How slashing surge pricing will affect cab aggregator industry
Bengaluru commuters may soon be in for a pleasant surprise while taking a cab from the likes of Ola or Uber. The infamous peak-hour charges will be rescinded as the Karnataka On-Demand Transportation Technology Aggregators Rules, 2016 has strictly prohibited charges higher than the fare fixed by the government.
This development would serve a big blow to cab aggregator services that typically run on extremely low charges during non-peak hours by cashing in on the hiked charges during peak hours, which often come up to 2x-5x the normal rate. This would also affect Ola’s leasing programme, which aimed to get drivers exclusively on its platform to ensure enough supply at peak hours. That may no longer be viable for the company.
Currently, government-mandated rates in Bengaluru for city taxis are Rs 19.50 per km for AC cars (with Rs 80 upto Tfour km] and Rs 14.50 per km in non-AC taxis [with Rs 70 upto four km] in Bengaluru. But in order to ensure supply at night, the government raised taxi charges by 25-30 percent.
Ola offers charges as low as Rs 10/km for Mini and Rs six/km for Micro, while Uber charges Rs 7/km, with a minimum fare of Rs 50. Such low pricing has had its impact too - a year ago, Uber had a burn rate of $8-10 million and Ola $15-20 million, per month.
Experts believe that dynamic pricing should be based on demand and supply during peak hours, rather than day and night. Jaspal Singh, Partner at Valoriser Consultants, which provides market research for transportation companies, believes that surge pricing should be tapped properly. According to him, government needs to set a ceiling during surge pricing; but demand-supply should decide the real price.
Losing out on the dynamic pricing in Bengaluru can cost these aggregators a small fortune. Bengaluru is a large market for both Ola and Uber. While they did not disclose the number of cabs plying in the city, Uber confirmed that the Garden City is among its top five markets in India. In 2014, when it launched in the city, the average time to get a cab was about 15 minute. Now it is threeto five minutes, a source said.
Cab aggregators declined to reveal their revenue from surge pricing, but Jaspal says that it undoubtedly helps them cost-subsidise. But not by much. “Not a lot of customers avoid trips when they see surge prices. So the surge pricing in itself cannot be a major contributor, as it does not convert into business,” he adds.
During surveys, he found that drivers did not get more than a trip during surge on average day. This is because when they see the surge is activated in an area, lot of drivers go there to benefit from it. But when the supply increases, the surge automatically stops.
Bengaluru is the largest market for cab aggregators in general. One major reason is that the airport is too far from the city, and most people prefer taxis instead of taking their own vehicles. Electronic City being away is another reason; youngsters, especially immigrants, living there are open to coming to the city by taxi as few have their own vehicles. The large supply, therefore, helps.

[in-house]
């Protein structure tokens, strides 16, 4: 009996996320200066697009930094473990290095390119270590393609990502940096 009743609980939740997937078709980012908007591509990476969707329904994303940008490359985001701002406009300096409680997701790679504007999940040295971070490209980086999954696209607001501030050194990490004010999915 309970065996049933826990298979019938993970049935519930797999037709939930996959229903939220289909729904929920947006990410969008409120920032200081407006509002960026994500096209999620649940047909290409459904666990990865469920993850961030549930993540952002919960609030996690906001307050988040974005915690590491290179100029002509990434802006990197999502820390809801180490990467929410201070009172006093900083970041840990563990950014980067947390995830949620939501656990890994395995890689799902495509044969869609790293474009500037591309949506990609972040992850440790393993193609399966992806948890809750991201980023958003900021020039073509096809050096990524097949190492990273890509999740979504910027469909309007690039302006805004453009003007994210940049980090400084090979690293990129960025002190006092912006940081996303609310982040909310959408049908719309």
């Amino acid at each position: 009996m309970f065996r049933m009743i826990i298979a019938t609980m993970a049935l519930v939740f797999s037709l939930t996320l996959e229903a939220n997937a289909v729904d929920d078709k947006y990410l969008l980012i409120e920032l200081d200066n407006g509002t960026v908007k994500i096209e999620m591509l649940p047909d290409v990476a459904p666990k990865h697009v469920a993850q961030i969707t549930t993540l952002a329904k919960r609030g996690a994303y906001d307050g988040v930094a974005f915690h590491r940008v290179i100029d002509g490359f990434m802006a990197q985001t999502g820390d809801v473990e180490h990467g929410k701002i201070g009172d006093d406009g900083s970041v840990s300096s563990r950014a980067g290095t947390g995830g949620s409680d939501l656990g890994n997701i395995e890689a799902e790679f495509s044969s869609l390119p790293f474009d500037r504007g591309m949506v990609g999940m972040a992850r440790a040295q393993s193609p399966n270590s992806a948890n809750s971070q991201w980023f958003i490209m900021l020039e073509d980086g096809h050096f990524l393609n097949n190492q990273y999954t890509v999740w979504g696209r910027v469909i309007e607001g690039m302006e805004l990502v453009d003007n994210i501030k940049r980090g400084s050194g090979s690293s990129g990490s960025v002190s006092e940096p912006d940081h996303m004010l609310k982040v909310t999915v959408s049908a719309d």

Problems in penalty
While the Transport Department is adamant on banning surge pricing, it is indifferent to low prices. H. G. Kumar, Additional Commissioner for Transport and Secretary, State Transport Authority, says: “They have to set up a system accommodating the new policy. But we cannot take action unless a passenger complains of the high charges.” Violation of this rule will result in licence-cancellation and penalty of up to Rs 10,000. However, the penalty is imposed on the licence holder, who is the owner-driver registered with the platform, as neither Ola nor Uber has taken an operator licence in Bengaluru, despite numerous rulings to enforce it.
However, Lokesh Bevara, Co-founder of 360 Rides, a ride-sharing platform, believes that this development will be an advantage for the smaller players. “Customers are attracted to aggregator services due to the cheap prices. So the number of people using it will reduce drastically if this changes,” he says, adding that cab agencies have become non-existent due to the cab aggregators. (Ola claims to have a market share of 65%, while Uber claims the rest.) Lokesh goes on: “With normal pricing mandates, players like Fastrack, Meru, Easy Cabs, Mega Taxi etc can have some hold.” Meru as well as Easy Cabs follow fares as per Transport Department’s mandates, with no peak charges.
Not just in India
Regulator process in the country is generally snail-paced. Only Delhi, Mumbai and Bengaluru are diligent about regulation. Delhi has issued it already, and Mumbai is still drafting one. “Gurgaon, Noida, Chennai and Hyderabad are not bothered due to lack of supply. Prior to these aggregators’ entry, no other models existed. So there was no major conflict,” says Jaspal.
But taxi aggregators have had trouble with government agencies all over the world. Uber’s surge prices have been criticised in Singapore and Malaysia, yet the governments in these countries have not put strict regulations in place. In fact, even the famed Singapore Metro charges extra for peak hours. Lot of cities in the US have allowed surge pricing on the condition that in case of any natural disaster or emergency, they don't hike up the charges.
India cannot afford the luxury of zero government regulation of cab aggregators. But, as Jaspal says, driver-partners who are active on a daily basis are only 30-40 percent. So the slash in surge price will lead to short supply and may hurt the consumers more than these platforms.
Better public transport, anyone?